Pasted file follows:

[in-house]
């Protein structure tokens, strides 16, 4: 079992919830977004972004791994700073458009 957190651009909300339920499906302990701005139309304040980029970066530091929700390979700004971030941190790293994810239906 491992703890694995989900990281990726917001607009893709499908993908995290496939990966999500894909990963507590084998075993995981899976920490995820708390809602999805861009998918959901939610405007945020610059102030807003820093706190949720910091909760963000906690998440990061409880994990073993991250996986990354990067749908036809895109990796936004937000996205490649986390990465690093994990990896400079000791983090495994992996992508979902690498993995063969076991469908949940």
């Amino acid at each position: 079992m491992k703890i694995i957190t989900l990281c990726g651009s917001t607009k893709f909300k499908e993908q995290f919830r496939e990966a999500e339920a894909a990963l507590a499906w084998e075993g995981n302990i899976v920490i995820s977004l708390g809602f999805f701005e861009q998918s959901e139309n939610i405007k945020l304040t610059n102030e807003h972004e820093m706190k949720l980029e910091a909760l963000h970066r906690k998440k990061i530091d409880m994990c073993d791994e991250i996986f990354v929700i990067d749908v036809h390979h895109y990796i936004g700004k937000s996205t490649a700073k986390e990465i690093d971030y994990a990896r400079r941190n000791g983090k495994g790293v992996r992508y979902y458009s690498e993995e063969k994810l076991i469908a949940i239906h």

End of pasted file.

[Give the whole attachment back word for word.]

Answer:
[in-house]
């Protein structure tokens, strides 16, 4: 079992919830977004972004791994700073458009 957190651009909300339920499906302990701005139309304040980029970066530091929700390979700004971030941190790293994810239906 491992703890694995989900990281990726917001607009893709499908993908995290496939990966999500894909990963507590084998075993995981899976920490995820708390809602999805861009998918959901939610405007945020610059102030807003820093706190949720910091909760963000906690998440990061409880994990073993991250996986990354990067749908036809895109990796936004937000996205490649986390990465690093994990990896400079000791983090495994992996992508979902690498993995063969076991469908949940």
């Amino acid at each position: 079992m491992k703890i694995i957190t989900l990281c990726g651009s917001t607009k893709f909300k499908e993908q995290f919830r496939e990966a999500e339920a894909a990963l507590a499906w084998e075993g995981n302990i899976v920490i995820s977004l708390g809602f999805f701005e861009q998918s959901e139309n939610i405007k945020l304040t610059n102030e807003h972004e820093m706190k949720l980029e910091a909760l963000h970066r906690k998440k990061i530091d409880m994990c073993d791994e991250i996986f990354v929700i990067d749908v036809h390979h895109y990796i936004g700004k937000s996205t490649a700073k986390e990465i690093d971030y994990a990896r400079r941190n000791g983090k495994g790293v992996r992508y979902y458009s690498e993995e063969k994810l076991i469908a949940i239906h």